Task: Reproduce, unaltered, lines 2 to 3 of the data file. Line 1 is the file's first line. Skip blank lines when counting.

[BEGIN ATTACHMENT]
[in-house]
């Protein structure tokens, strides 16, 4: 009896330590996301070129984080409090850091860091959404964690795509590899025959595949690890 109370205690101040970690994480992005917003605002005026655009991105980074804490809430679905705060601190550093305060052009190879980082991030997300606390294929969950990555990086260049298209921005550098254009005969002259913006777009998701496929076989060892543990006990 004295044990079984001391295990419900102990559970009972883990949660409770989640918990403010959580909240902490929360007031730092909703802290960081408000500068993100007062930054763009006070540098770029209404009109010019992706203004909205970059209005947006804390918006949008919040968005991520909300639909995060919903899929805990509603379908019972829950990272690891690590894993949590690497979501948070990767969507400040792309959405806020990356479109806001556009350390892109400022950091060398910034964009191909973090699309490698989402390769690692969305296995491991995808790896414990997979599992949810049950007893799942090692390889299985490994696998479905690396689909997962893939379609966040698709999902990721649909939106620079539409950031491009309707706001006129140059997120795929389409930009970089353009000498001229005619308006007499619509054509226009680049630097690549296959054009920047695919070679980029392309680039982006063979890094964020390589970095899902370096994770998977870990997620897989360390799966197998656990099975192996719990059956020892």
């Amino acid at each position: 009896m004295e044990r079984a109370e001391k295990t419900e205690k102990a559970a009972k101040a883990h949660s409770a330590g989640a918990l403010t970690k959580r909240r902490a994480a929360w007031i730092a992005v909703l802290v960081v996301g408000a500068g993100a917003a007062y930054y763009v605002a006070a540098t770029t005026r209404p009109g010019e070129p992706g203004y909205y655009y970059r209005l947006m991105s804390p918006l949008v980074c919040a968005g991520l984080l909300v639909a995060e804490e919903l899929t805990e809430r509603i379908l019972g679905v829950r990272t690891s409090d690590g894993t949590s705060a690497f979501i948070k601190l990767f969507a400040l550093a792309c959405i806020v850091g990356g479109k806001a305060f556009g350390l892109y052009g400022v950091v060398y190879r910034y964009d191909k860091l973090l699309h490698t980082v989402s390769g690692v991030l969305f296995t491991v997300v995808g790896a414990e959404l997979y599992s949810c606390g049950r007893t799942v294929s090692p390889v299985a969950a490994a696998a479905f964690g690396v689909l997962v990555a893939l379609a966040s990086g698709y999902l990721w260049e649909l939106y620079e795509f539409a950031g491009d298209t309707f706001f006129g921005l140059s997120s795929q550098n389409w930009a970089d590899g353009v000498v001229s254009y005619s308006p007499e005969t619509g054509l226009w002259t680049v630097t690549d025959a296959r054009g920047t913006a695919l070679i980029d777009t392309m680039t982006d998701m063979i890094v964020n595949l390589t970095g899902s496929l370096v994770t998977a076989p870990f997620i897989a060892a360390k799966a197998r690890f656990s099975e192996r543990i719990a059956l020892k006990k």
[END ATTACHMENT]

């Protein structure tokens, strides 16, 4: 009896330590996301070129984080409090850091860091959404964690795509590899025959595949690890 109370205690101040970690994480992005917003605002005026655009991105980074804490809430679905705060601190550093305060052009190879980082991030997300606390294929969950990555990086260049298209921005550098254009005969002259913006777009998701496929076989060892543990006990 004295044990079984001391295990419900102990559970009972883990949660409770989640918990403010959580909240902490929360007031730092909703802290960081408000500068993100007062930054763009006070540098770029209404009109010019992706203004909205970059209005947006804390918006949008919040968005991520909300639909995060919903899929805990509603379908019972829950990272690891690590894993949590690497979501948070990767969507400040792309959405806020990356479109806001556009350390892109400022950091060398910034964009191909973090699309490698989402390769690692969305296995491991995808790896414990997979599992949810049950007893799942090692390889299985490994696998479905690396689909997962893939379609966040698709999902990721649909939106620079539409950031491009309707706001006129140059997120795929389409930009970089353009000498001229005619308006007499619509054509226009680049630097690549296959054009920047695919070679980029392309680039982006063979890094964020390589970095899902370096994770998977870990997620897989360390799966197998656990099975192996719990059956020892």
């Amino acid at each position: 009896m004295e044990r079984a109370e001391k295990t419900e205690k102990a559970a009972k101040a883990h949660s409770a330590g989640a918990l403010t970690k959580r909240r902490a994480a929360w007031i730092a992005v909703l802290v960081v996301g408000a500068g993100a917003a007062y930054y763009v605002a006070a540098t770029t005026r209404p009109g010019e070129p992706g203004y909205y655009y970059r209005l947006m991105s804390p918006l949008v980074c919040a968005g991520l984080l909300v639909a995060e804490e919903l899929t805990e809430r509603i379908l019972g679905v829950r990272t690891s409090d690590g894993t949590s705060a690497f979501i948070k601190l990767f969507a400040l550093a792309c959405i806020v850091g990356g479109k806001a305060f556009g350390l892109y052009g400022v950091v060398y190879r910034y964009d191909k860091l973090l699309h490698t980082v989402s390769g690692v991030l969305f296995t491991v997300v995808g790896a414990e959404l997979y599992s949810c606390g049950r007893t799942v294929s090692p390889v299985a969950a490994a696998a479905f964690g690396v689909l997962v990555a893939l379609a966040s990086g698709y999902l990721w260049e649909l939106y620079e795509f539409a950031g491009d298209t309707f706001f006129g921005l140059s997120s795929q550098n389409w930009a970089d590899g353009v000498v001229s254009y005619s308006p007499e005969t619509g054509l226009w002259t680049v630097t690549d025959a296959r054009g920047t913006a695919l070679i980029d777009t392309m680039t982006d998701m063979i890094v964020n595949l390589t970095g899902s496929l370096v994770t998977a076989p870990f997620i897989a060892a360390k799966a197998r690890f656990s099975e192996r543990i719990a059956l020892k006990k």